- Associated Press - Monday, September 14, 2015

FAIRBANKS, Alaska (AP) - Alaska health officials are warning residents to be wary of mountain stream water as September usually sees an increased number of giardiasis infections, sometimes called “beaver fever.”

About 90 people in the state each year have laboratory-confirmed infections from the giardia protozoa, but health officials say the actual number of infections is much larger because few cases get laboratory-confirmed, according to the Fairbanks Daily News-Miner (https://bit.ly/1QzGHXc ).

“We rarely get a cluster or an outbreak,” said Ginger Provo, a state nurse epidemiologist who studies the spread of giardiasis and other diseases in Alaska. “We don’t have the capacity to link cases together unless they (the patients) are known to travel together or camp together.”

Provo said the September spike comes when more people are out in the backcountry for hunting season. The gastrointestinal illness is most commonly contracted in the state from drinking untreated water.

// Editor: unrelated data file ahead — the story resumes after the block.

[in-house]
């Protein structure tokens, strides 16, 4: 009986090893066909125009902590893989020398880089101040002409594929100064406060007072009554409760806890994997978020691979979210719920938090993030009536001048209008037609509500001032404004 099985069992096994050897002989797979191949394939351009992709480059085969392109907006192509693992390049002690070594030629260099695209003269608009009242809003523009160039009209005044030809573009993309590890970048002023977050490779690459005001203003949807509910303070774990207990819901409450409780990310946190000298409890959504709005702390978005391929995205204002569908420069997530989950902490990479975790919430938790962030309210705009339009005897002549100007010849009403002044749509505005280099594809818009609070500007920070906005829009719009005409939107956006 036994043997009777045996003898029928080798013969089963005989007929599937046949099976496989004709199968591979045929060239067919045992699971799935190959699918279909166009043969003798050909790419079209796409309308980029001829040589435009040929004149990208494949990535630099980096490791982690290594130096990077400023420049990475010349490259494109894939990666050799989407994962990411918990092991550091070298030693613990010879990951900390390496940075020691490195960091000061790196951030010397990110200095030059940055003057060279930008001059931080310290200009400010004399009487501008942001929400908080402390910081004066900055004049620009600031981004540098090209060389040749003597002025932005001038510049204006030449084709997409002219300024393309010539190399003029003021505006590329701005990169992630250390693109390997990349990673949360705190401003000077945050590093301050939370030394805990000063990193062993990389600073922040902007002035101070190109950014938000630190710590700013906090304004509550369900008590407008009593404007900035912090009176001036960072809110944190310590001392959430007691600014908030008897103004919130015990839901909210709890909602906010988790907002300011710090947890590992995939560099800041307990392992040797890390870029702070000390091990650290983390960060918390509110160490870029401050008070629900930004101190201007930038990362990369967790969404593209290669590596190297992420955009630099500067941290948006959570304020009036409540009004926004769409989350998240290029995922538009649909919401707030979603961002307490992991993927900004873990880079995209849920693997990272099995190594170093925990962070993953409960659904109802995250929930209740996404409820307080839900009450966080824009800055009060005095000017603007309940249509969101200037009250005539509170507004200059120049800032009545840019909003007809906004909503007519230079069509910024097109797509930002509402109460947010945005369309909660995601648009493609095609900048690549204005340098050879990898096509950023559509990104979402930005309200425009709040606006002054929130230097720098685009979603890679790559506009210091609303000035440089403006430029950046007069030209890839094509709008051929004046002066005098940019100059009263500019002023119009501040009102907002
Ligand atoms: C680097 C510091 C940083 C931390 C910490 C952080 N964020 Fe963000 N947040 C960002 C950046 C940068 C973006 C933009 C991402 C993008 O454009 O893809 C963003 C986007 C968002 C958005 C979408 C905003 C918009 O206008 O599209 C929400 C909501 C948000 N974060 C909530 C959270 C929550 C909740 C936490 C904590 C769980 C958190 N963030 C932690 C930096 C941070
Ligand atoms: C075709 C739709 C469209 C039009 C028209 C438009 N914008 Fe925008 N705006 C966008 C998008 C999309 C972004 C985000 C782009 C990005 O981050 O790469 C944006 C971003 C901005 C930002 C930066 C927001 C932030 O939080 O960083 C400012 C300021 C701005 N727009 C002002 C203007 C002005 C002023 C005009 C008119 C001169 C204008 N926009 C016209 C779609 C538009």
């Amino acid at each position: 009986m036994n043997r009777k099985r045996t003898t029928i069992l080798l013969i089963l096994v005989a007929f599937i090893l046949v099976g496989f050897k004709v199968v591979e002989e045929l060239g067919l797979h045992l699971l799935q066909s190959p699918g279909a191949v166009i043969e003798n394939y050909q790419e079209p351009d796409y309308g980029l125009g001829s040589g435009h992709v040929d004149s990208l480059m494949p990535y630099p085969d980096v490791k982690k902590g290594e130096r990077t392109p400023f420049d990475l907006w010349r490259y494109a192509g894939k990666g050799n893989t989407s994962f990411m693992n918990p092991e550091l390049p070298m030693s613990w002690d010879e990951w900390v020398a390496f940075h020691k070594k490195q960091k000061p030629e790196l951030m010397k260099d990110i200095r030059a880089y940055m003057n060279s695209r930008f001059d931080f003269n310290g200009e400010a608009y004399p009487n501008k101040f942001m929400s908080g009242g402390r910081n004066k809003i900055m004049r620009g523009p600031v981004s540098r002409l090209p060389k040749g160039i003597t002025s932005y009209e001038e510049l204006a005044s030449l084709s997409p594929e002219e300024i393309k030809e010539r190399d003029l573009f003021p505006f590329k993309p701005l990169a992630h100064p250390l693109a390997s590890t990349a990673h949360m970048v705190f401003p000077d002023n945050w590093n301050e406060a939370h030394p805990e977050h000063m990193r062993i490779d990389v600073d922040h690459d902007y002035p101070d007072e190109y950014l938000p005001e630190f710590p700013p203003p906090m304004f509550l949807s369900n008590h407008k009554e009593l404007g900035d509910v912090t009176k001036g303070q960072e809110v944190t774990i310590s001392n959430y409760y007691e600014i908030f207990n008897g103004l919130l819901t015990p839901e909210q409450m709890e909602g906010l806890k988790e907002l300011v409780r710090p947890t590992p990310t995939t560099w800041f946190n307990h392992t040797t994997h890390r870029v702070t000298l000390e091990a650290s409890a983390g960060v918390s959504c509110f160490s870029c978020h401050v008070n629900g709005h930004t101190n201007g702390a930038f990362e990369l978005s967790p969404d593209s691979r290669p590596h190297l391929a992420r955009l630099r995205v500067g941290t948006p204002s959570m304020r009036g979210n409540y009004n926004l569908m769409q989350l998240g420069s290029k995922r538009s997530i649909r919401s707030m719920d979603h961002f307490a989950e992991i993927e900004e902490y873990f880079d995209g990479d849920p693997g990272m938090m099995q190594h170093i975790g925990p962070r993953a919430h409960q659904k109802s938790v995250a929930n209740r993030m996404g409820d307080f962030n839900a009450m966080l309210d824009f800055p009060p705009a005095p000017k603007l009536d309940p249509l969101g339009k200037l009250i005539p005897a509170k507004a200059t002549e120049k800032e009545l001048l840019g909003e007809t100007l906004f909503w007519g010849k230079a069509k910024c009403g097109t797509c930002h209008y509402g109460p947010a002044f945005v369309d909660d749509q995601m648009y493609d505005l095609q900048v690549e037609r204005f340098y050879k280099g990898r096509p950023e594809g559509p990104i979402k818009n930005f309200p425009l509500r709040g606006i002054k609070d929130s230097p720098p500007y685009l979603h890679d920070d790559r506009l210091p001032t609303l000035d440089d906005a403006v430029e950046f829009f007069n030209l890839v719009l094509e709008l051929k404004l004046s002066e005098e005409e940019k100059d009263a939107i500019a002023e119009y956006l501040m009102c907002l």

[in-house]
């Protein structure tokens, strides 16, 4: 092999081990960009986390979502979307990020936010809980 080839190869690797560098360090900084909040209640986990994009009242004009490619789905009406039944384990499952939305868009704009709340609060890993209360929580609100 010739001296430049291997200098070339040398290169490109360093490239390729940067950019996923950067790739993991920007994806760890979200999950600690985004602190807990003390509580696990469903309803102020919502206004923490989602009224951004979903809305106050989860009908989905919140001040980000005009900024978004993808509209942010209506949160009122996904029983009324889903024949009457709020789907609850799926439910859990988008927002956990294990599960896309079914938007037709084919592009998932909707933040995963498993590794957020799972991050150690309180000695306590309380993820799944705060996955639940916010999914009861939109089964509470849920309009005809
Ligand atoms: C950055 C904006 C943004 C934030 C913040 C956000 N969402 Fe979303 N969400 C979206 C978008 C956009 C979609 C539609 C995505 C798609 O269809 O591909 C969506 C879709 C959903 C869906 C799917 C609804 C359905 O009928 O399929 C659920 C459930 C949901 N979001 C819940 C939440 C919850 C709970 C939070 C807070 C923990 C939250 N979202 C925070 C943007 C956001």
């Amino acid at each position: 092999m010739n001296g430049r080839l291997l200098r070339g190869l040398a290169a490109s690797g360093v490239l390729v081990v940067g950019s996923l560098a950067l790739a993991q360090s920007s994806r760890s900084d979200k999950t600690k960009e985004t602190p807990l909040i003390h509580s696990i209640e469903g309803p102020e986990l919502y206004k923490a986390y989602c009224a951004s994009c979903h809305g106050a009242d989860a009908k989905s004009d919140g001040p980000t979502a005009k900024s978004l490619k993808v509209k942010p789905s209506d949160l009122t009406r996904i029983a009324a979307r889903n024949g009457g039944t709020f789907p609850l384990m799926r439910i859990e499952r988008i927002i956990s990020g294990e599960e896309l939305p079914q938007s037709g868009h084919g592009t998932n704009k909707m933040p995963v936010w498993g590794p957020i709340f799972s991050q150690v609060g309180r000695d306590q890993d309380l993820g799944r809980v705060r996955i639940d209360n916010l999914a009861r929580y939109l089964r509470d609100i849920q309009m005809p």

Symptoms from the illness include abdominal cramps, bloating and frequent, loose stool.



According to Centers for Disease Control data, Alaska is considered one of the most common states for giardia infections, with Vermont, Massachusetts, Maine and South Dakota seeing similar rates.

Water from mountain streams should be treated by boiling, using a filter or an ultra violet light sterilizer. Like most things, Provo said cleaning your hands is also a priority.

“Hand washing is the cornerstone of public health,” Provo said. “If more people washed their hands, there’d be a lot less illness.”

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Information from: Fairbanks (Alaska) Daily News-Miner, https://www.newsminer.com

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